«

»

Dec 24

[vault review] Cocco: Best + Ura Best + Mihappyou Kyokushuu

bestWhen Cocco left the music industry in 2001 (she officially returned in 2006), she released a best-of that went beyond the obligatory singles collection. The two-disc collection includes 11 singles, seven B-sides, three album tracks and five exclusive songs; the first press edition had a third CD with a track from Cocco’s sought-after indies single and “Hiyoko Buta no Theme Part 2,” her contribution to the children’s show Minna no Uta. The collection’s an excellent value for fans collecting Cocco’s songs and a thorough primer for new listeners.

Best + Ura Best + Mihappyo Kyokushuu covers a broad range of Cocco’s territory, though none of her ironic children’s songs made the cut. You get the heavy rock of “Mizu Kagami”; the ethereal beauty of “Jukai no Ito”; the minimalism of “Kutsushita no Himitsu” and “Ame Furashi”; the anthemic “Sing a Song~No Music, No Life~”; and many of the introspective rockers most definitive of Cocco’s style, such as “Raining” and “Hane~lay down my arms~.”

Best is testament to the strength of Cocco’s catalogue on the whole. Her B-sides and previously unreleased tracks hold their own against her singles and album tracks; a new listener might have trouble distinguishing which is which. A B-side track, “Way Out,” launches the compilation strikingly. It begins with 13 seconds of feedback before Cocco summons her band with a six-second scream. Her singing grows increasingly aggressive, reaching a wordless cry at the end of the chorus. It’s one of the hardest and most powerful songs Cocco’s ever written.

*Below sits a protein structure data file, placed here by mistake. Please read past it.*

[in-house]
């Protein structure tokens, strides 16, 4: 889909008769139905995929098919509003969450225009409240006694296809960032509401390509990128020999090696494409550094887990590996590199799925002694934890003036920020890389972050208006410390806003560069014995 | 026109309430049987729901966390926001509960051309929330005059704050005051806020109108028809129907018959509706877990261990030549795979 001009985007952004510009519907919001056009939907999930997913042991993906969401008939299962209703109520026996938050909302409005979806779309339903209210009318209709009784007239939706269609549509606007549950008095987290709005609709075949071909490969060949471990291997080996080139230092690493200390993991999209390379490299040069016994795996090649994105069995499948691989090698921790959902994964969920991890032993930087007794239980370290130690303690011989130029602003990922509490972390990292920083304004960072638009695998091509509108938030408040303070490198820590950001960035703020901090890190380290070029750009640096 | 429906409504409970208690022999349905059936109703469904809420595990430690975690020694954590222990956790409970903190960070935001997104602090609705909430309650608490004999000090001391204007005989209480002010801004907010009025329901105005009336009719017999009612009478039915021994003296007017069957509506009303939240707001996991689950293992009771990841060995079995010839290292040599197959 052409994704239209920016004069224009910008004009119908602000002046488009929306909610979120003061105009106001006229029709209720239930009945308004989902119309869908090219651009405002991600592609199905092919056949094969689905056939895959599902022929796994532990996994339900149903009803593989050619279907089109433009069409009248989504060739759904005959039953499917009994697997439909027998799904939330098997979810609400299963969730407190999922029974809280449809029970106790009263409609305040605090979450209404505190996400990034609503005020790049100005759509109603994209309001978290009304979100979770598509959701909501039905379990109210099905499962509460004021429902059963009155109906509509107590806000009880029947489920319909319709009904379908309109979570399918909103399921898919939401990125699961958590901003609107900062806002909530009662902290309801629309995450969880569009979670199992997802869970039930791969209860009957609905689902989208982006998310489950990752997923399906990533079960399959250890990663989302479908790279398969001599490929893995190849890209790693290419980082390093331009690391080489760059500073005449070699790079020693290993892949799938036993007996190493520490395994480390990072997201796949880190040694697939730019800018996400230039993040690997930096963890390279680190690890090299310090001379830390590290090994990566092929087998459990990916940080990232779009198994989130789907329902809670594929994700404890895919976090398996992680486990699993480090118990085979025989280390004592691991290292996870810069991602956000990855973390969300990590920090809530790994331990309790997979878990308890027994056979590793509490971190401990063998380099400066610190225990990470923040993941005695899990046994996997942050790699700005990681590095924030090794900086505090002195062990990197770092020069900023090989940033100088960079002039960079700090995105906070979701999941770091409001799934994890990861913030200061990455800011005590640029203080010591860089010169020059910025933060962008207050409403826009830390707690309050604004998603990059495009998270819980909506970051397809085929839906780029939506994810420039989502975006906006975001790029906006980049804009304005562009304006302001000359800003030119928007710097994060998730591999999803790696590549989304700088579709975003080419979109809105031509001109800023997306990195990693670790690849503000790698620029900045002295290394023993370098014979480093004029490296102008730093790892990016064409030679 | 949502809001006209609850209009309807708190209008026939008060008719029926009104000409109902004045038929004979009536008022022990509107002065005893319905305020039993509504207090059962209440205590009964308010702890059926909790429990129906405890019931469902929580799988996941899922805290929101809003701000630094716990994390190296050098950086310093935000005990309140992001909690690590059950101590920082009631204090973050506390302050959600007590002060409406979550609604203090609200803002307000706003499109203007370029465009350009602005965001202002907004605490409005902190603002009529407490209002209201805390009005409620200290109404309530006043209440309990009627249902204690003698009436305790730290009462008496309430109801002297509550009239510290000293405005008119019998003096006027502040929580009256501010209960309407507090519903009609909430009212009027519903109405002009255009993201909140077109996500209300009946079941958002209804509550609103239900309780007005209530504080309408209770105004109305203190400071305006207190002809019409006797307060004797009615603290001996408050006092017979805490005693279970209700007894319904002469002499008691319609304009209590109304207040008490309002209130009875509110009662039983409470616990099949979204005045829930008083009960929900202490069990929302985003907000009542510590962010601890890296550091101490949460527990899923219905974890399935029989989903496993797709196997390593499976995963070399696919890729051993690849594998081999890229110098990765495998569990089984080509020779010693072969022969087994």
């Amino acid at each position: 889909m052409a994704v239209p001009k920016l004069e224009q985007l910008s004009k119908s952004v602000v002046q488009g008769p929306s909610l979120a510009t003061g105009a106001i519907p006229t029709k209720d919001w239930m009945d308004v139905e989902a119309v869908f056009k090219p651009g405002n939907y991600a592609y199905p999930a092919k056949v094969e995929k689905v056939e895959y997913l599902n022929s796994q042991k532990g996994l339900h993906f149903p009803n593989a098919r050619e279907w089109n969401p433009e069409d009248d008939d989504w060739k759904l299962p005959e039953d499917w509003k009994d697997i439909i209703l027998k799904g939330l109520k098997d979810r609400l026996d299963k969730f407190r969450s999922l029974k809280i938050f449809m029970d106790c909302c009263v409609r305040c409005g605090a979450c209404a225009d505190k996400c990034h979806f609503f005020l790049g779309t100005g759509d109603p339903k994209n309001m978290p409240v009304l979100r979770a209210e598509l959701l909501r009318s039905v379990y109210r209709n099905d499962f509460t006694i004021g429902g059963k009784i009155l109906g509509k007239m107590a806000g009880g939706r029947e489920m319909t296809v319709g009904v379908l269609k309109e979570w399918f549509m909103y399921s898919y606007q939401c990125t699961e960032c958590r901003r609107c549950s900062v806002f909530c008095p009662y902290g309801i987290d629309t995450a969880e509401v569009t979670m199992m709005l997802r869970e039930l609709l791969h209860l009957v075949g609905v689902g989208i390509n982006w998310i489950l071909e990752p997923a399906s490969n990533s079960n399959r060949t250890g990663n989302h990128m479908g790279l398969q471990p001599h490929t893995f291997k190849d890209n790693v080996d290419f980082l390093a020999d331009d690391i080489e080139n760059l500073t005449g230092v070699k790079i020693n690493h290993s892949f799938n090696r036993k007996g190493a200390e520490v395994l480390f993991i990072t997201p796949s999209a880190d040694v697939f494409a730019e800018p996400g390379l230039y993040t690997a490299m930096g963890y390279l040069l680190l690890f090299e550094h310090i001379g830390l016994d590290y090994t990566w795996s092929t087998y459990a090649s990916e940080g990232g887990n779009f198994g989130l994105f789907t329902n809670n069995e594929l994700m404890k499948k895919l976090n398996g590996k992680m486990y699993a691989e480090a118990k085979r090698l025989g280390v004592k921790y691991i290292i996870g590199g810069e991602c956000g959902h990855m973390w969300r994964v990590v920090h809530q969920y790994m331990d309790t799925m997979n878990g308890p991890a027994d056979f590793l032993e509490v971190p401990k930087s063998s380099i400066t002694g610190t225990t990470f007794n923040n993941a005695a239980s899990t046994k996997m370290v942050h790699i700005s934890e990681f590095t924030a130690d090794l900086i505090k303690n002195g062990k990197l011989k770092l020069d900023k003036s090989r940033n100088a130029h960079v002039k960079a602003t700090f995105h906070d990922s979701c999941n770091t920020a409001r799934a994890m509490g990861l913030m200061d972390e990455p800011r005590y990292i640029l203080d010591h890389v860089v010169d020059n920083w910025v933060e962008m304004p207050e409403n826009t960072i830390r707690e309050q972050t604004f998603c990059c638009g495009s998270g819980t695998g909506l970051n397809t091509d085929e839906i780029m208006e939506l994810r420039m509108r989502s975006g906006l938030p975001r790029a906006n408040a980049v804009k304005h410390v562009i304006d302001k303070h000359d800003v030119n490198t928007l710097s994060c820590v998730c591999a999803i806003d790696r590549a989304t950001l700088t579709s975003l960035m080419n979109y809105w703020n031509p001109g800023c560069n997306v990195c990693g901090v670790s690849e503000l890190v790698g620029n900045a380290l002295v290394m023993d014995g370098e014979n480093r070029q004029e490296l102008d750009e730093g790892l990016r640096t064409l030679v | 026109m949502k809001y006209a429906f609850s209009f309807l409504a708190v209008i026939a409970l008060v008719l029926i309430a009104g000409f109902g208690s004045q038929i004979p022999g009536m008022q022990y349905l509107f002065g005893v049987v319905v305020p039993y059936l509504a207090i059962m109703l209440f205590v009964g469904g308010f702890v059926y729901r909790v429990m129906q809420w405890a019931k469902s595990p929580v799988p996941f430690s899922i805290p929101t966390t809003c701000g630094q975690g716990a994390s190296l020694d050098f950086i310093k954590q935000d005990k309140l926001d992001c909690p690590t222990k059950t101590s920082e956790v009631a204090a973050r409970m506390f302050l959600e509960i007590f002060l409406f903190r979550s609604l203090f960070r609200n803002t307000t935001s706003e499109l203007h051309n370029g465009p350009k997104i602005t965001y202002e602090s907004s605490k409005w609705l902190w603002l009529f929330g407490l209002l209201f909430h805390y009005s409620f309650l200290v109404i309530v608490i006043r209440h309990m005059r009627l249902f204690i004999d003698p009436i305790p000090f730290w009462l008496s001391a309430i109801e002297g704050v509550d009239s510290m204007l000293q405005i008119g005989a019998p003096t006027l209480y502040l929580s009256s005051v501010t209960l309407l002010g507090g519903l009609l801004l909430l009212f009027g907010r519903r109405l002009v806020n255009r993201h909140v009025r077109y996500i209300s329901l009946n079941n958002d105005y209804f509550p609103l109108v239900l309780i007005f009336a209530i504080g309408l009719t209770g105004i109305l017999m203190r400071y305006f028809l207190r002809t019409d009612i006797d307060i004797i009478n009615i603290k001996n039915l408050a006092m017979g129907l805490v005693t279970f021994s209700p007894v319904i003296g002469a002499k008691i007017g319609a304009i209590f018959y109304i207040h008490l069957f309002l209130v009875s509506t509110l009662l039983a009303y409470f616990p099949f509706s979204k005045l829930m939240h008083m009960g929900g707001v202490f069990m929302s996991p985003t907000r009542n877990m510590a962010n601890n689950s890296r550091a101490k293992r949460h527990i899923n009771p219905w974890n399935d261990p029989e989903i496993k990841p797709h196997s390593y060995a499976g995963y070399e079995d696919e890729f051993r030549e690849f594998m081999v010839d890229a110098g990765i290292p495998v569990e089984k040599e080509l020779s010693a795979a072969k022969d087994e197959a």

“Sweet Berry Kiss” and “Mokumaou” demonstrate Cocco’s preternatural talent for combining gorgeous rock melodies and honest, poetic lyrics to create moving songs. Meanwhile, “Ame Furashi” reveals her tender side. The cheery atmosphere of “Shiawase no Komichi” belies the violent fate of its protagonists. Closer “Ibara” has the troubled singer declare she would rather continue living with pain than be free of it. “I want to fall down/I don’t need to fly/I’m sure I can run/this body/should be able to live/even barefoot,” she sings. The reverb makes Cocco’s sound voice distant, possibly alluding to her departure from the music scene.

As with any compilation, individual fans will gripe about favorite songs that didn’t make it. Cocco’s cover of “Rainbow” by Dr. StrangeLove (an excellent duo that composed her production team and the backbone of her band at the time) is far more interesting than the relatively bland “Again.” The a cappella tune “Mafuyu no Suika” shows off how Cocco’s vocal color can set an ominous mood all by itself. But these omissions don’t change the fact that Best is a strong collection on its own.

But, by nature of being a compilation, it lacks the punch that Cocco’s focused original albums deliver. It’s a more intellectual listen, a study of the remarkable consistency and strength of an unusual artist at her peak. If you like what you hear on this best-of, do check out Cocco’s first four original albums to experience how much better these songs sound within context. Best was the first Cocco album I bought, but it was an original ones–Sangrose–that made her my favorite artist. That album’s cohesion and vision left such an impression on me that I had to get the three preceding it ASAP.

But for the uninitiated, Best is still a good way to find out what Cocco was about during the time she made her hardest, most impressive music. What was meant to close a career now closes a musical chapter in Cocco’s life.

Translation of Ibara’s lyrics by Brian Stewart